Immersive, repeatable, and engaging. These are the building blocks of lead researcher Bekir Demiray’s web-based, interactive, serious game on flood protection and mitigation strategies for educating the public, specifically k-12 and college students. This game aims to inform people of the implications of future flooding events, as the public often underestimates the likelihood of extreme weather events. “Floods are a continuing and deeply severe issue for Iowans,” says Bekir Demiray, a Ph.D. student in Informatics at the University of Iowa. Throughout 2019, flooding in Iowa caused $2 billion in economic damages, yet there is still a lack of awareness among Iowans about flood risk management and the potential for damages and casualties due to a lack of preparedness.
Once a computer science Master’s student in Turkey, Bekir Demiray was drawn to Iowa by an internship during the summer of 2018 at the University of Iowa’s Hydroinformatics Lab. This internship allowed him to use machine learning (automated algorithm model building) with a wide-reaching application as the corkscrew to unstop the bottleneck of region-specific classical approaches to environmental issues, i.e., the current norm. While working on projects in Turkey that focused on applying deep learning (e.g., machine learning, AI, etc.) to environmental datasets, Demiray realized the scarcity of such approaches here and thus decided to become a Midwesterner.
Bekir Demiray works under Ibrahim Demir, an Associate Professor in the Department of Civil and Environmental Engineering and Electrical and Computer Engineering at the University of Iowa. When asked what impact Demiray has had on the hydroinformatics lab, Demir stated that the engineering student has worked on Digital Elevation Models and increased their resolution through various DEM super-resolution methods.
In 2021, Demiray received funds from the Iowa Water Center Supplemental Student Grant Competition Program. This competition selects research projects that seek to address emergent water resource problems in Iowa. Preference is given to up-and-coming scholars who will significantly impact their field of research. Demiray was awarded $5,000 from the grant program to create a web-based, serious game to educate the public on flood mitigation strategies. A more thorough understanding of mitigation strategies leads to “a significantly higher probability for individuals to take action and responsibilities in their communities in response to natural disasters,” says Demiray, outlining his hopes for the project. He matched the grant with $10,000 from partners and university support.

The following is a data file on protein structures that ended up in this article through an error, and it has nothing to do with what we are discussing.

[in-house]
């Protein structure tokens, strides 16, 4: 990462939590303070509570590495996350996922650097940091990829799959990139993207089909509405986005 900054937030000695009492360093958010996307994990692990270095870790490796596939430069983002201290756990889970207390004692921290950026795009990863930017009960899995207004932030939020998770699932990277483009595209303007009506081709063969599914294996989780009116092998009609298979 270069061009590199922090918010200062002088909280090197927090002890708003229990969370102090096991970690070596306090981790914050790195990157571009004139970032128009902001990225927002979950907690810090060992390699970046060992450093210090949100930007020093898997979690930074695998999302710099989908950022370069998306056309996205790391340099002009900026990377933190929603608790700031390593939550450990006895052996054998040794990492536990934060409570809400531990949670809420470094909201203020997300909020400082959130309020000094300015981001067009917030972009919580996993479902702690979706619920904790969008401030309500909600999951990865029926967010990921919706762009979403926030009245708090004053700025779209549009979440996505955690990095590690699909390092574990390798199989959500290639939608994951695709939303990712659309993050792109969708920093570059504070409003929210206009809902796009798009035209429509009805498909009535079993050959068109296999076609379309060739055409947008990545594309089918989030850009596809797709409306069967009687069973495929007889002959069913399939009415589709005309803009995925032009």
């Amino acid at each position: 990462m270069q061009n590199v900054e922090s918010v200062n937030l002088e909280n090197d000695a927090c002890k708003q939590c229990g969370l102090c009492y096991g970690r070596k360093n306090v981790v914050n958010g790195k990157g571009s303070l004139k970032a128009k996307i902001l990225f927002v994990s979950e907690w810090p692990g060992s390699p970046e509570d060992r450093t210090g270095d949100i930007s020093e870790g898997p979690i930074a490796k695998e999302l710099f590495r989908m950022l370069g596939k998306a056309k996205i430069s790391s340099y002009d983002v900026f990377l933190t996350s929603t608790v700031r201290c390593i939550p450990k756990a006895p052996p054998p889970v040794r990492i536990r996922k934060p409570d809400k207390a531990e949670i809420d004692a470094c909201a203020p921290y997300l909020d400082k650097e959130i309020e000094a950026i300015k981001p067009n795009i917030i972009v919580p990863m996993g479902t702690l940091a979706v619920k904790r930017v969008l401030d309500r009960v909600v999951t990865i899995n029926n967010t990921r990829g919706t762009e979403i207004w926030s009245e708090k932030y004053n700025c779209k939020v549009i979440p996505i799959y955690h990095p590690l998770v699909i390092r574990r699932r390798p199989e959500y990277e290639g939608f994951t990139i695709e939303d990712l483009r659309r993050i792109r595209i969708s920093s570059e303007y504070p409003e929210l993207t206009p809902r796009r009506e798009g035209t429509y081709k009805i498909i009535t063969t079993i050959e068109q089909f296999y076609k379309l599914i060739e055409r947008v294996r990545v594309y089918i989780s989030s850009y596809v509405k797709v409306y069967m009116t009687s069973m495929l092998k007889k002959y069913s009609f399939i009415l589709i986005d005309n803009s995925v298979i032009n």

The game that Demiray is developing is set to feature real-world data and locations with a 3D gaming environment while utilizing cartoonish 2D sprites on a tile-based game map that features simplified street map imagery and elevation data. This in-depth game setup is thanks largely to a focus throughout Demiray’s work on “computer vision and time series analysis,” says Ibrahim Demir. These various effects will come together to produce realistic flooding events and an in-depth flood report outlining impacts on the community.
Players can choose a location, examine the city for its terrain, infrastructure, and vulnerabilities, and then strategize ways to mitigate the flood risk within a limited time frame and budget. Following this, a simulated flood event will take place, and players will be able to examine fatalities, economic damages, societal impact, and more in a flood report similar to that of a United States Geological Survey (USGS) real-life flood report. Players can choose from various mitigation strategies, such as a flood wall, structure elevation, barrier protection, slope stabilization, etc.
The future of this project is one with far-reaching hopes. From presenting at conferences for academic communities and publishing in journals to engaging with urban/rural communities in public venues, this game is set to pave the way for the future of scenario-based natural disaster gaming technology. Demiray notes that other natural disasters can be implemented into the game in the future, with their specific mitigation strategies, to create a generic platform to educate the public. And further, the game will be a tool to test the effects of serious gaming on platforms such as Virtual Reality and Augmented Reality.